A schoolchild in the 1930s recorded that Patrick McGough of Lobinstown survived the sinking of the Titanic by dressing as a woman and getting into one of the lifeboats. According the schoolchild he received a hero’s welcome when he visited his home area a year after the disaster in 1913. Like all good stories there is a grain of truth in it.

James Robert McGough of Philadelphia, a first class passenger, boarded the Titanic at Southampton on Wednesday, 10th April 1912. His first class ticket, probably paid for by his employer, cost £26 5s 9d and McGough shared cabin E-25 with John Flynn, another buyer. About 11.40 McGough felt the collision with the iceberg and he ran to the porthole where he saw the ice close against the side of the ship. Chunks of ice fell through the window. He gathered his clothes, watch and money and quickly dressed. A steward re-assured them that there was no danger and they should go back to bed. Ignoring this advice they woke the lady opposite and suggested she get up at once and get dressed. McGough rushed up to the deck where he saw the iceberg towering fifty feet above and estimated that the ice stood about 150 feet out of the water. The two men made their way up to the promenade deck where they were ordered to put on their lifebelts. They had to return to their cabins for the lifebelts but returned to the top deck. McGough heard Captain Smith order that the air chambers be examined. The captain ordered the hatches of the steerage to be fastened down to prevent hysterical passengers rushing to the deck and increasing the panic.  Women and children were being put in lifeboats and as there was a reluctance among passengers to leave the apparent safety of the ship and get into the small lifeboats one of the ship’s officers pushed McGough into a boat saying “You are a big fellow, get into the boat.”  McGough said he led the way down the ladders in order to encourage the women to leave the ship. McGough was put in Lifeboat 7 which was the first boat launched at 12.45 a.m. Although having a capacity for sixty five people the boat only contained twenty eight people and five more were picked up from another boat. Initially the passengers expected to return to the Titanic but once they realised it was sinking they rowed away from the ship. Some of the women in the boat objected to the boat returning to the ship to pick up passengers in the water. McGough said he would never forget the screams that came from the sinking ship. They watched as the lights of each section went out until the ship slid below the waves at 2.20 a.m. The sea was calm but it was freezing cold.

Shortly before six o’clock they saw the lights of a ship approaching. Rescued by the Carpathia James telegraphed his family in Philadelphia “McGough 708 York St Phila Pa Safe feeling good don’t worry on board mpa.  Jim.” When  the Carpathia docked in New York McGough was the first passenger to land where he was greeted by his wife and three brothers.  His wife, Mary, spotted him first and she threw herself through the police lines  to greet him with an embrace. They celebrated in a nearby hotel from which he sent a telegraph to his mother telling her he was safe. McGough was later paid 612 dollars for insured property lost aboard the Titanic. He testified at an inquiry into the sinking.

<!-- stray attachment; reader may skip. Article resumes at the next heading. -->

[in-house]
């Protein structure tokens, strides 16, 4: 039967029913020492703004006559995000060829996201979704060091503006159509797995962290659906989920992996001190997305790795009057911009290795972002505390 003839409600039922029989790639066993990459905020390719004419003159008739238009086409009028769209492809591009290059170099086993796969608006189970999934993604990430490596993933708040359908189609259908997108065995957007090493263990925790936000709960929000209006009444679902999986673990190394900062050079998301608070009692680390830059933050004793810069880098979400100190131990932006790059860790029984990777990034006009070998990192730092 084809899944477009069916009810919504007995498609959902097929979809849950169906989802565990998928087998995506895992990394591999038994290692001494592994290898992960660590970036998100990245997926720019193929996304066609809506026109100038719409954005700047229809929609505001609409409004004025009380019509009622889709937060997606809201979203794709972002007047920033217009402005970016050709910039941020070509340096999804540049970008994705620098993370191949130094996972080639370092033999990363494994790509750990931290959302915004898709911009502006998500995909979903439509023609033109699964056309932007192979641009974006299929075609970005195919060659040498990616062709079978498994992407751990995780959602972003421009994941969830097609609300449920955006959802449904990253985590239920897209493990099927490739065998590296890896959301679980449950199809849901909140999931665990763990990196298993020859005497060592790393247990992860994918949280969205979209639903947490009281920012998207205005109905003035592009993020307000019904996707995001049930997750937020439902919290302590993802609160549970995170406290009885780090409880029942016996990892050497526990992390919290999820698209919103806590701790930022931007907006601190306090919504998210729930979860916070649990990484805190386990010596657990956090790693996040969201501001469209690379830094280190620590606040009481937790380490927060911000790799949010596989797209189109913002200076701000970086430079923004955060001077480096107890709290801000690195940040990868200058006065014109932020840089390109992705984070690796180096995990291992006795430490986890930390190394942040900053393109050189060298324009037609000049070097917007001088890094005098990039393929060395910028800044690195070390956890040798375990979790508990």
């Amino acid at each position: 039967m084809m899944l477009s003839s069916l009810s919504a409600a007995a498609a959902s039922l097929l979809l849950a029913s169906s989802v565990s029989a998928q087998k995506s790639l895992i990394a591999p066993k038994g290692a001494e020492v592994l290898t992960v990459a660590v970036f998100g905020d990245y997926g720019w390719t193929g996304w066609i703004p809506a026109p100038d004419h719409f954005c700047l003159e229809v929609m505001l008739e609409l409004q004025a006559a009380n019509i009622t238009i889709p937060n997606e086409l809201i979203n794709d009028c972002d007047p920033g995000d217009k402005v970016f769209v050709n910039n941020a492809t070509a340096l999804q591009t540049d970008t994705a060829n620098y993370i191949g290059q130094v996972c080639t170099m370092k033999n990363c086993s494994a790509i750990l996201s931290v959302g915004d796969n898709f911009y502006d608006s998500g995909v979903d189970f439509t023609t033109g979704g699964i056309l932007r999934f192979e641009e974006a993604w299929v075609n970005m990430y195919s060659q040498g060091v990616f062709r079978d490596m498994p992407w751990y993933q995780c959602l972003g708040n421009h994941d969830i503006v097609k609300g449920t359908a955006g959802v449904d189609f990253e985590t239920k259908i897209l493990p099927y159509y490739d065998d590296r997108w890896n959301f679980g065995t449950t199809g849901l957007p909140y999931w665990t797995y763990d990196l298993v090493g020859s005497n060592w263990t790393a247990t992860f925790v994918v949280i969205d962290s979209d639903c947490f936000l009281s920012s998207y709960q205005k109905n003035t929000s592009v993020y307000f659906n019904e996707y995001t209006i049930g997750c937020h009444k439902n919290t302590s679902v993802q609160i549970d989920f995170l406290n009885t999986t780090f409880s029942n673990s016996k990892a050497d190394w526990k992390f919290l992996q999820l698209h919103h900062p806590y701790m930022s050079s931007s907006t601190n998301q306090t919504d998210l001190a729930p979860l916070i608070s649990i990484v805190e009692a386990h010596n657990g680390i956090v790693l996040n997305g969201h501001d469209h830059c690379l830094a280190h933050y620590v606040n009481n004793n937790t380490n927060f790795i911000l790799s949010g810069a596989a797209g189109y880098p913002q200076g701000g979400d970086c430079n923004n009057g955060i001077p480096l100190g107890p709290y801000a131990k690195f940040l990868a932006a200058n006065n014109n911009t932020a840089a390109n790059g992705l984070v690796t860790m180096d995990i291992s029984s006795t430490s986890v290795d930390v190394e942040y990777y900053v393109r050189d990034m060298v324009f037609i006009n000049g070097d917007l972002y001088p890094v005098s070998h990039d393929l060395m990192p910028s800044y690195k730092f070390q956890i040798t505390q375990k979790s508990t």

James McGough was born in June 1875 at Lobinstown, the son of Thomas McGough and his wife, Catherine, nee Dowdall. One of a family of eight boys and one girl James was baptised at Lobinstown on the 27th June 1875. He later gave his date of birth as 4th July but like many of his time not knowing the actual date of his birth he gave the date of a close holiday. Many Irish in America gave their date of birth as 17th March. His family or a large part of the family seems to have emigrated to America. James arrived in Philadelphia from Liverpool in May 1893. His father, a horse shoer/blacksmith, arrived in 1895 with the rest of the family, arriving though Ellis Island. By 1900 his father, mother and seven siblings were living at Carpenter Street, Philadelphia and stated they had all emigrated to America in 1896. Many of the family members were unemployed for more than twelve months at that date. James McGough applied to become a US citizen in 1908 giving his occupation as clerk. At that time his place of birth was recorded as Mandistown, between Drumconrath and Ardee.  In 1912 James was still living in Philadelphia at 708 West York Street and had married Mary Hughes. Three of his brothers and his mother lived nearby. By 1910 James McGeogh was a buyer for the Philadelphia department store, Strawbridge & Clothier.

Having survived the Titanic James returned regularly to Europe as part of his job as a buyer. In 1914 he travelled aboard the Lusitania arriving into New York on 17 April 1914.  In 1918 when he registered for the draft he listed as his employer as Gimbel Brothers. James travelled to Europe every one or two years after World War I. He was later widowed and it would appear that the couple had no children. The Wall Street Crash of 1929 resulted in him being unemployed. James died in 1937 of cancer aged 61 and was buried in the plot of his father-in-law. His burial is not recorded on a marker.